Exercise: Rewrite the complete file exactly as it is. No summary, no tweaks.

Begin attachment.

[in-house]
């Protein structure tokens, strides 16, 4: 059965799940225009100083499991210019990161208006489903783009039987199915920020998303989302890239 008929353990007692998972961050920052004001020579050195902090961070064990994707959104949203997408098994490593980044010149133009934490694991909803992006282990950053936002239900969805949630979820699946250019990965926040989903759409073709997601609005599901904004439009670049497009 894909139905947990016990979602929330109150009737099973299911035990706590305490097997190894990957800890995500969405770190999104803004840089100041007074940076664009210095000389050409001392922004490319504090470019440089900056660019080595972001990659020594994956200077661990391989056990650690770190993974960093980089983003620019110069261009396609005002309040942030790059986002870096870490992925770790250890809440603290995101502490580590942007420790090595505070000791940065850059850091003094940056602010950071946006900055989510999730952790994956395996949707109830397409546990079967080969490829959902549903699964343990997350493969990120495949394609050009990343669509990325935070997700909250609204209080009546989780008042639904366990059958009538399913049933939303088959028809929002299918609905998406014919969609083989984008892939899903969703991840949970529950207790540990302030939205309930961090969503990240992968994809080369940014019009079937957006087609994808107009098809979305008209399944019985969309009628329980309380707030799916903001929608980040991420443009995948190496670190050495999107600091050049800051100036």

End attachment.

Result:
[in-house]
């Protein structure tokens, strides 16, 4: 059965799940225009100083499991210019990161208006489903783009039987199915920020998303989302890239 008929353990007692998972961050920052004001020579050195902090961070064990994707959104949203997408098994490593980044010149133009934490694991909803992006282990950053936002239900969805949630979820699946250019990965926040989903759409073709997601609005599901904004439009670049497009 894909139905947990016990979602929330109150009737099973299911035990706590305490097997190894990957800890995500969405770190999104803004840089100041007074940076664009210095000389050409001392922004490319504090470019440089900056660019080595972001990659020594994956200077661990391989056990650690770190993974960093980089983003620019110069261009396609005002309040942030790059986002870096870490992925770790250890809440603290995101502490580590942007420790090595505070000791940065850059850091003094940056602010950071946006900055989510999730952790994956395996949707109830397409546990079967080969490829959902549903699964343990997350493969990120495949394609050009990343669509990325935070997700909250609204209080009546989780008042639904366990059958009538399913049933939303088959028809929002299918609905998406014919969609083989984008892939899903969703991840949970529950207790540990302030939205309930961090969503990240992968994809080369940014019009079937957006087609994808107009098809979305008209399944019985969309009628329980309380707030799916903001929608980040991420443009995948190496670190050495999107600091050049800051100036």